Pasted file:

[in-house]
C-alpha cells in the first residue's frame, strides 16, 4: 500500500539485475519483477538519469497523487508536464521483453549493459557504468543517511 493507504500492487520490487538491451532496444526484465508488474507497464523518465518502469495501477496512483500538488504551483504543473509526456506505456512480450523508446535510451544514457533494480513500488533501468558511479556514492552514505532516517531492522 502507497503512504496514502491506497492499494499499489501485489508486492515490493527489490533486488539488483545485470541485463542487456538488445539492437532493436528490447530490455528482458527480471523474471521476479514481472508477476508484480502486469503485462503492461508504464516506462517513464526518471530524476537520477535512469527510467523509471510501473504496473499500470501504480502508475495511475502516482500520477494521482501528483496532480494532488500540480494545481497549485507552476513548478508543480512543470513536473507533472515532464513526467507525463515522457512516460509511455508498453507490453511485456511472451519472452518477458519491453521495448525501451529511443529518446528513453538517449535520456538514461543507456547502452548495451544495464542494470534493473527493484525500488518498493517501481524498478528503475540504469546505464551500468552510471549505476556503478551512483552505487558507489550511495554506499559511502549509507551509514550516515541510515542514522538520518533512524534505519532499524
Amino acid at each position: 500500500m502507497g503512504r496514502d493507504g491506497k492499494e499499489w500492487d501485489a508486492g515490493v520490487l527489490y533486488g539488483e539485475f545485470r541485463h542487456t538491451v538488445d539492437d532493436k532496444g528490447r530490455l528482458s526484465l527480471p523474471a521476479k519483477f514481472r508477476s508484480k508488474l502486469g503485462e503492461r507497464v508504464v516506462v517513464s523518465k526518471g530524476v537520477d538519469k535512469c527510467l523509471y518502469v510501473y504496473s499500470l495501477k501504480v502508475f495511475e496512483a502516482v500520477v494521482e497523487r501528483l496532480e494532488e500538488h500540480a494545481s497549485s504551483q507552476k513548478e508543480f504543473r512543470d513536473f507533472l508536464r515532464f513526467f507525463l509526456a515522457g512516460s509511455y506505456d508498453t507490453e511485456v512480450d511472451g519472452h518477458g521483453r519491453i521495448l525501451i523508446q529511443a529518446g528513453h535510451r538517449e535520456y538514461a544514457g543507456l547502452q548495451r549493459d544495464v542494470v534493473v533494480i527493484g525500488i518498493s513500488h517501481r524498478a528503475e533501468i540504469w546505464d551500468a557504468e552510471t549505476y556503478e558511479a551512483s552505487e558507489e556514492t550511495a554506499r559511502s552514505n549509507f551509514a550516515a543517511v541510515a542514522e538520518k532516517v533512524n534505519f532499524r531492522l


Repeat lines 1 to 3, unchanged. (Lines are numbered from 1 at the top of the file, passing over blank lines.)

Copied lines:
[in-house]
C-alpha cells in the first residue's frame, strides 16, 4: 500500500539485475519483477538519469497523487508536464521483453549493459557504468543517511 493507504500492487520490487538491451532496444526484465508488474507497464523518465518502469495501477496512483500538488504551483504543473509526456506505456512480450523508446535510451544514457533494480513500488533501468558511479556514492552514505532516517531492522 502507497503512504496514502491506497492499494499499489501485489508486492515490493527489490533486488539488483545485470541485463542487456538488445539492437532493436528490447530490455528482458527480471523474471521476479514481472508477476508484480502486469503485462503492461508504464516506462517513464526518471530524476537520477535512469527510467523509471510501473504496473499500470501504480502508475495511475502516482500520477494521482501528483496532480494532488500540480494545481497549485507552476513548478508543480512543470513536473507533472515532464513526467507525463515522457512516460509511455508498453507490453511485456511472451519472452518477458519491453521495448525501451529511443529518446528513453538517449535520456538514461543507456547502452548495451544495464542494470534493473527493484525500488518498493517501481524498478528503475540504469546505464551500468552510471549505476556503478551512483552505487558507489550511495554506499559511502549509507551509514550516515541510515542514522538520518533512524534505519532499524
Amino acid at each position: 500500500m502507497g503512504r496514502d493507504g491506497k492499494e499499489w500492487d501485489a508486492g515490493v520490487l527489490y533486488g539488483e539485475f545485470r541485463h542487456t538491451v538488445d539492437d532493436k532496444g528490447r530490455l528482458s526484465l527480471p523474471a521476479k519483477f514481472r508477476s508484480k508488474l502486469g503485462e503492461r507497464v508504464v516506462v517513464s523518465k526518471g530524476v537520477d538519469k535512469c527510467l523509471y518502469v510501473y504496473s499500470l495501477k501504480v502508475f495511475e496512483a502516482v500520477v494521482e497523487r501528483l496532480e494532488e500538488h500540480a494545481s497549485s504551483q507552476k513548478e508543480f504543473r512543470d513536473f507533472l508536464r515532464f513526467f507525463l509526456a515522457g512516460s509511455y506505456d508498453t507490453e511485456v512480450d511472451g519472452h518477458g521483453r519491453i521495448l525501451i523508446q529511443a529518446g528513453h535510451r538517449e535520456y538514461a544514457g543507456l547502452q548495451r549493459d544495464v542494470v534493473v533494480i527493484g525500488i518498493s513500488h517501481r524498478a528503475e533501468i540504469w546505464d551500468a557504468e552510471t549505476y556503478e558511479a551512483s552505487e558507489e556514492t550511495a554506499r559511502s552514505n549509507f551509514a550516515a543517511v541510515a542514522e538520518k532516517v533512524n534505519f532499524r531492522l